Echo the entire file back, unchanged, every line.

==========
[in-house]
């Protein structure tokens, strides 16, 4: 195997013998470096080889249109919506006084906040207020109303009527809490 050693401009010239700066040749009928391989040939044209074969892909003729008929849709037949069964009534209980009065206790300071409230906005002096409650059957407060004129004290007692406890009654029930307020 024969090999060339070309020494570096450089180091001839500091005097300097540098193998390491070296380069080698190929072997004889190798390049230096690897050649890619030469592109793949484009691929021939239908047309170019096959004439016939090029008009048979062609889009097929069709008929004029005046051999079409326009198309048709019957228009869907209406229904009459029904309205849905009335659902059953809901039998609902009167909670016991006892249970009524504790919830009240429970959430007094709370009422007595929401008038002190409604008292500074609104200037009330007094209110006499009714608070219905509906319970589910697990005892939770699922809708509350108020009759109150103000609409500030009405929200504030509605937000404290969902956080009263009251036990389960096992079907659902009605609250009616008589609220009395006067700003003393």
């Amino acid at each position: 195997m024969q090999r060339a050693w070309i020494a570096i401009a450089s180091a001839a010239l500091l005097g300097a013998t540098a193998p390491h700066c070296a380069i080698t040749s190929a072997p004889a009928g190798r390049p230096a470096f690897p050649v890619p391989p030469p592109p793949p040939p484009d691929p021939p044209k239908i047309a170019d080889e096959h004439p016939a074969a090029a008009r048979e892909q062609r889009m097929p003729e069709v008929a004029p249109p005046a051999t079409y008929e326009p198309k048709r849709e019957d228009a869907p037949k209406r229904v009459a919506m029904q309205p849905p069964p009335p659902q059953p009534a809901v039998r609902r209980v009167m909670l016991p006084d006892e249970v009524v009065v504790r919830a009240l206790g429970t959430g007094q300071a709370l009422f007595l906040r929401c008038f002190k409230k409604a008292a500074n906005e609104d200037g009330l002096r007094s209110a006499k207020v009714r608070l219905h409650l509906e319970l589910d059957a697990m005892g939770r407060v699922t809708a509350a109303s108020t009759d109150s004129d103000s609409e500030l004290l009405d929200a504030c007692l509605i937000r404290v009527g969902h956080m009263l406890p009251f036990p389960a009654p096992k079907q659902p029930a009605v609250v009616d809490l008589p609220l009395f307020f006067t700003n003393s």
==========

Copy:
[in-house]
């Protein structure tokens, strides 16, 4: 195997013998470096080889249109919506006084906040207020109303009527809490 050693401009010239700066040749009928391989040939044209074969892909003729008929849709037949069964009534209980009065206790300071409230906005002096409650059957407060004129004290007692406890009654029930307020 024969090999060339070309020494570096450089180091001839500091005097300097540098193998390491070296380069080698190929072997004889190798390049230096690897050649890619030469592109793949484009691929021939239908047309170019096959004439016939090029008009048979062609889009097929069709008929004029005046051999079409326009198309048709019957228009869907209406229904009459029904309205849905009335659902059953809901039998609902009167909670016991006892249970009524504790919830009240429970959430007094709370009422007595929401008038002190409604008292500074609104200037009330007094209110006499009714608070219905509906319970589910697990005892939770699922809708509350108020009759109150103000609409500030009405929200504030509605937000404290969902956080009263009251036990389960096992079907659902009605609250009616008589609220009395006067700003003393």
């Amino acid at each position: 195997m024969q090999r060339a050693w070309i020494a570096i401009a450089s180091a001839a010239l500091l005097g300097a013998t540098a193998p390491h700066c070296a380069i080698t040749s190929a072997p004889a009928g190798r390049p230096a470096f690897p050649v890619p391989p030469p592109p793949p040939p484009d691929p021939p044209k239908i047309a170019d080889e096959h004439p016939a074969a090029a008009r048979e892909q062609r889009m097929p003729e069709v008929a004029p249109p005046a051999t079409y008929e326009p198309k048709r849709e019957d228009a869907p037949k209406r229904v009459a919506m029904q309205p849905p069964p009335p659902q059953p009534a809901v039998r609902r209980v009167m909670l016991p006084d006892e249970v009524v009065v504790r919830a009240l206790g429970t959430g007094q300071a709370l009422f007595l906040r929401c008038f002190k409230k409604a008292a500074n906005e609104d200037g009330l002096r007094s209110a006499k207020v009714r608070l219905h409650l509906e319970l589910d059957a697990m005892g939770r407060v699922t809708a509350a109303s108020t009759d109150s004129d103000s609409e500030l004290l009405d929200a504030c007692l509605i937000r404290v009527g969902h956080m009263l406890p009251f036990p389960a009654p096992k079907q659902p029930a009605v609250v009616d809490l008589p609220l009395f307020f006067t700003n003393s």